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Tracy could save Lathrop $1M a year for police services
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The City of Tracy believes they can save the City of Lathrop approximately $1 million a year if they choose them to contract for police services rather than the San Joaquin County Sheriff’s Office.
And while that decision is still months away – the Lathrop City Council on Monday agreed to hold a study session in May when more financial numbers will be available prior to making the formal decision – the behind-the-scenes work to land the city a new law enforcement provider is already well underway.
Citing rising pension and hidden contract costs that are making the city’s current contract with San Joaquin County unsustainable, Municipal Resource Group – the consulting firm that has been looking at Lathrop’s law enforcement options for a number of years – believes that the city’s best bet at this point is continue negotiating with the City of Tracy and taking steps towards making a transition to a new provider that would also double as a step towards creating an independent police department that will eventually serve the growing community.
While the contract terms have yet to be finalized, MRG stated on Monday that a move towards Tracy would be the first step towards the long-term goal of creating an independent Lathrop Police Department – explained fully by consultant Dan Drummond who outlined why Tracy’s preliminary proposal will set the table for Lathrop to eventually branch out once the necessary infrastructure and institutional knowledge are in place.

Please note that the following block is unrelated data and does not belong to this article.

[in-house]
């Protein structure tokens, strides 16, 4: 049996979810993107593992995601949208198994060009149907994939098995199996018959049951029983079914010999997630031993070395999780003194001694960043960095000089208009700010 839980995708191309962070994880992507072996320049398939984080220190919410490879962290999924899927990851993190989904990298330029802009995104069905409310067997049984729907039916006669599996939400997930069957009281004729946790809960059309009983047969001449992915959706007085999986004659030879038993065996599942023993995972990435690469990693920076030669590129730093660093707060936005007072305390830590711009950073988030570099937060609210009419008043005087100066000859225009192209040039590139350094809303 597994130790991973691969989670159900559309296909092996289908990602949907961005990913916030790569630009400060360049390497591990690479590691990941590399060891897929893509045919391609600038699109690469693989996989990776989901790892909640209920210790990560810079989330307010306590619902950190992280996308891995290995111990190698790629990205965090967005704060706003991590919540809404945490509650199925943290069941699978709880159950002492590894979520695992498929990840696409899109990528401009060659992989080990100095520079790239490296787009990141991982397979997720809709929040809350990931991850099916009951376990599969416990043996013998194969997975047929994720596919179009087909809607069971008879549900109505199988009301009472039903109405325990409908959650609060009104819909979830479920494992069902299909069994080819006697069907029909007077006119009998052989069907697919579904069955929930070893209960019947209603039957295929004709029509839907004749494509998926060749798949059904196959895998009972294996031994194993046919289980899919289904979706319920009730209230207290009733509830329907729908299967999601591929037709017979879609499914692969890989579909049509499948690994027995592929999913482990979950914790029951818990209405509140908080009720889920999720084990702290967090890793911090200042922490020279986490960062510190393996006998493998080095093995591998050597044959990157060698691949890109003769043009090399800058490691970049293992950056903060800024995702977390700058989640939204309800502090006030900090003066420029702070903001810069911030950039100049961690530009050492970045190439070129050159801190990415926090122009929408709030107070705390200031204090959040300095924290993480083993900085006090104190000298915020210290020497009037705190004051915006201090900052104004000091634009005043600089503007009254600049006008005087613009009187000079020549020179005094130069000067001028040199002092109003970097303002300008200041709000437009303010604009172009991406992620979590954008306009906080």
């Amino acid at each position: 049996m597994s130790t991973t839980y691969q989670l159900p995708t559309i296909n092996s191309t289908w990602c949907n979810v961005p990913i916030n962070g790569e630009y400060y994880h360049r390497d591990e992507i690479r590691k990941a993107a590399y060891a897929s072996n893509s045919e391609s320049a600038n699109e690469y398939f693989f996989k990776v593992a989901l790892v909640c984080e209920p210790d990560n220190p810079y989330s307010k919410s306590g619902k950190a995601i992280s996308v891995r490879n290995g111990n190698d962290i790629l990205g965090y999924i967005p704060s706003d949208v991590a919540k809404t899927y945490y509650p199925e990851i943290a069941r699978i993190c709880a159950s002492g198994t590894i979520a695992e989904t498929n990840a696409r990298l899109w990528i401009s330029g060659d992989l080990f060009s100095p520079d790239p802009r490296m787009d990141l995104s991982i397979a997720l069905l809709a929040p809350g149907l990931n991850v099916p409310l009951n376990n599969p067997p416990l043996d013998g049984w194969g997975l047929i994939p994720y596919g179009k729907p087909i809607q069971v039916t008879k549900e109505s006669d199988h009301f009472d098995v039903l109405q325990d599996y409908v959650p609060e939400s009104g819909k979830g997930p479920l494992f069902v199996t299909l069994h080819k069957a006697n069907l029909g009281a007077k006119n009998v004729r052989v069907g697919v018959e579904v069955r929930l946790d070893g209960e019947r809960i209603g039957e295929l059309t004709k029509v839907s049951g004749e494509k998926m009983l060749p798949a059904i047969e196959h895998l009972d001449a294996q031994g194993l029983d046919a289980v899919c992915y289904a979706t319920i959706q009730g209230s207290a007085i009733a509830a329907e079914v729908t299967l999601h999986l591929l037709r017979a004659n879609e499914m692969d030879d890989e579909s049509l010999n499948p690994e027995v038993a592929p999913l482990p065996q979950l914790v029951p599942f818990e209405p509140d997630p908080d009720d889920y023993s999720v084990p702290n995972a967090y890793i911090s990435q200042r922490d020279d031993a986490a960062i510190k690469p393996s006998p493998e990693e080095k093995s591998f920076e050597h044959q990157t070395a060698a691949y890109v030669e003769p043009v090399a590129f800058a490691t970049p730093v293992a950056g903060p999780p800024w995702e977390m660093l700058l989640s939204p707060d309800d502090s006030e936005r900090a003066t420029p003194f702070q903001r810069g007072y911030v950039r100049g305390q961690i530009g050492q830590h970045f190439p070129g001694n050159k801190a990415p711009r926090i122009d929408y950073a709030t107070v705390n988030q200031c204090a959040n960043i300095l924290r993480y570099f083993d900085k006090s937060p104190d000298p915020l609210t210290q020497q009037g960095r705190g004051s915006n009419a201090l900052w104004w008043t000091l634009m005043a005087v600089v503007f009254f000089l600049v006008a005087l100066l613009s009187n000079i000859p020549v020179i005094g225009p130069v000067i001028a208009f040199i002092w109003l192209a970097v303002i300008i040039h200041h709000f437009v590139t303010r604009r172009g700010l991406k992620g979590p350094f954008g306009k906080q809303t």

Citing examples such as Citrus Heights with Sacramento County, Drummond pointed out that while Sheriff’s Offices are often large enough to absorb officers assigned to contact details back into their operations when the contract expires – something that San Joaquin County Sheriff Steve Moore, Drummond said, has stated he plans to do if Lathrop goes a different direction – that option often isn’t available to standard city police departments. Being that Lathrop would have to hire the 26 police officers that are being discussed as part of the contract, once the agreed-to term is up, those officers would essentially be primed to transition into the newly formed agency.
“This contract is a step in the direction of your own department,” Drummond said matter-of-factly. “You have your ready-made staff there – you’re all ready to go with the vast majority of your officers that have been working here.
“So, it’s a real positive step in the direction of having your own department.”
According to MRG’s breakdown of the costs associated with San Joaquin County’s contract and the preliminary City of Tracy contract, Lathrop is expected to pay $7.093 million this year for police services – almost $5 million of which is the salary and benefits of the officers assigned to the city – while Tracy said they could provide the same service for only $6.046 million. The discrepancy in the numbers, the report states, is due to lower per-employee costs and reduced overhead charges and indirect staff and other costs.

Resident: Existing county
contract costs too much
A difference that great is something that Lathrop resident Lou Davis – who is currently the chairperson of the Measure C Oversight Committee – can’t be passed up.
“This is a no-brainer,” Davis said. “I love my police department, I love our chiefs that we have had here – I think that Chief Hood is doing a good job – but this is a no-brainer.
“This is just too much cost to maintain what we have with 27 officers.”